That’s also been Warren’s strategy — she has played the role of Bloomberg’s political assassin in debates. She was in a tight three-way race in her home state of Massachusetts based on early returns, but didn’t reach the viability threshold to receive delegates in many other places.
What seems most likely now is that Biden and Sanders fight it out through the coming primary schedule — there are still 2,473 pledged delegates to be won, well over half of the total delegates, in what has been characterized as a fight for the soul of the party.
Sanders has built, since his second-place run against Hillary Clinton in 2016, a youthful movement of energetic and often antagonizing supporters ready for a “political revolution” based on his “democratic socialism.” They are a fundraising powerhouse based on small repeated donations, and they refer to the establishment of their own party as corrupt. Many of them refuse to say they’ll vote for any other Democrat in the general election and seem likely to view any kind of defeat of Sanders as a robbery of the primary by lobbyists and party fixers.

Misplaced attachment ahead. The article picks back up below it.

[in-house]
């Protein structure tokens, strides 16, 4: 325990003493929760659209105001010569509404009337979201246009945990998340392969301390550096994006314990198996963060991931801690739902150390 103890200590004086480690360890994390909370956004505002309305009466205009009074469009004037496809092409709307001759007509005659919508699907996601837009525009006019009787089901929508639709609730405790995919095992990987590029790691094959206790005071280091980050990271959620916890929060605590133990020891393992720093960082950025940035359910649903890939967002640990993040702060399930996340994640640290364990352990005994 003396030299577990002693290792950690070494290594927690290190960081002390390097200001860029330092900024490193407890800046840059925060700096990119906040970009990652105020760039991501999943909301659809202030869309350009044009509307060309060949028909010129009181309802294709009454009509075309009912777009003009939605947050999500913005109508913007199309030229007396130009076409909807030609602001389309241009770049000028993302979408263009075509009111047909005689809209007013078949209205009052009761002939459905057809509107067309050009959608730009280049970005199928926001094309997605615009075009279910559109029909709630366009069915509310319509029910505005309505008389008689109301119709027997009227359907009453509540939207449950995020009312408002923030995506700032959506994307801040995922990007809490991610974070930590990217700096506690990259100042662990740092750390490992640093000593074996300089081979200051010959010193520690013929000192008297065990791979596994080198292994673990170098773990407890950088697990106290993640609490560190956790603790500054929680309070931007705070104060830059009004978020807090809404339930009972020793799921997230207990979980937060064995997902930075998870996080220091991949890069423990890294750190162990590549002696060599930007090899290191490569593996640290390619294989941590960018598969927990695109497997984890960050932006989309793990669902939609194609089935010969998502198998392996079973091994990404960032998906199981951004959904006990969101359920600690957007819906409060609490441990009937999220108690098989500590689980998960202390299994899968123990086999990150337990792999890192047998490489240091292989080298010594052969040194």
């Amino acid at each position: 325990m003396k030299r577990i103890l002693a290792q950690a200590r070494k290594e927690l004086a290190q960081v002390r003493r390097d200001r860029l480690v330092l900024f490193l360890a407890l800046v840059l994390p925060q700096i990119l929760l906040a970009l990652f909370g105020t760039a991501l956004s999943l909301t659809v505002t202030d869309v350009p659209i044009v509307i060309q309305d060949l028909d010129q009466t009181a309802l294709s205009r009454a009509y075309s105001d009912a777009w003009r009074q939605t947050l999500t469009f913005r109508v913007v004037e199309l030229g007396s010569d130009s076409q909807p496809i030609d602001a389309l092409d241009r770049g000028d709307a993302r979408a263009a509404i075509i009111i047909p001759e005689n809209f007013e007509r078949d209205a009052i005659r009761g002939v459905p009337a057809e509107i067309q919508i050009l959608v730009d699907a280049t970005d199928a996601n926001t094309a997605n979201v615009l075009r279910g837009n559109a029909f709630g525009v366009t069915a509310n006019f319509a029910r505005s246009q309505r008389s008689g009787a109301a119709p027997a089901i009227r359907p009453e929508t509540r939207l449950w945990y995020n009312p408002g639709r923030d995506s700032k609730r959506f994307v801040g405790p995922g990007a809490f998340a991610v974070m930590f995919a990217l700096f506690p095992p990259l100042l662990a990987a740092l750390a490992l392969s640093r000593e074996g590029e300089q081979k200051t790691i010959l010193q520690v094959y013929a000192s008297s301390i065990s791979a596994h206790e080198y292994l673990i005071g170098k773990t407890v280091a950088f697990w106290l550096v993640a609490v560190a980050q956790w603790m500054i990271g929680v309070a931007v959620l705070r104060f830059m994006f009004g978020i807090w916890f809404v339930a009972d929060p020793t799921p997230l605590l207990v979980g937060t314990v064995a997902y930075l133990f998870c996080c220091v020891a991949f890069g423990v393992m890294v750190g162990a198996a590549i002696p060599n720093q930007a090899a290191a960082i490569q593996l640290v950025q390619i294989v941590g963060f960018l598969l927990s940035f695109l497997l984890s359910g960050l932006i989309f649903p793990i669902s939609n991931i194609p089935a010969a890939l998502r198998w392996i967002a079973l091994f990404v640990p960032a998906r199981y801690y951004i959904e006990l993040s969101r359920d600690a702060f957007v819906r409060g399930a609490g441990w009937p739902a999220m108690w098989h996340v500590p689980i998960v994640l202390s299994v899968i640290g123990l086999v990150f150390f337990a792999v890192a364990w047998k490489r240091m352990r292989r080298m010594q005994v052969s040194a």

Biden, likely the most experienced candidate in the race, has pitched himself as an unthreatening return to politics as usual — what he recalls as a more civil time in political history — offering his own empathy and charm as a way to beat Trump and make gradual progress on progressive goals by bringing centrist independents and alienated Republicans onside rather than alienating them with calls for socialism.
Both candidates come with significant downsides: Biden has not demonstrated any organizational strength until the past few days, and often seems unfocused and lost in his debates and speeches. His appeal can seem disjointed, and he represents to many an endorsement of the status quo both Sanders and Trump voters thoroughly reject. Sanders, meanwhile, embraces a socialist label that is very unpopular in the U.S., and often embraces divisive soak-the-rich rhetoric that turns off many centrists who aren’t interested in class warfare. Political pundits warn Trump will have a field day with Sanders’ past admiration for elements of Communist policy in the Soviet Union (where he honeymooned) and Fidel Castro’s Cuba.
Both men, of course, are older than Trump, and age may be a factor. Sanders had a heart attack within the past few months, while Biden seems to have lost some of his mental edge in public appearances from his years as a senator and vice-president.
They appear, after the Super Tuesday votes, to be the choices available to the party. Sanders at 78 promising with his young following to bring about the politics of the future. Biden at 77, offering a restoration of the politics of the recent past.
For many Democratic voters, the priority is beating Donald Trump, and the decision now is which of those two options offers the best way to do it.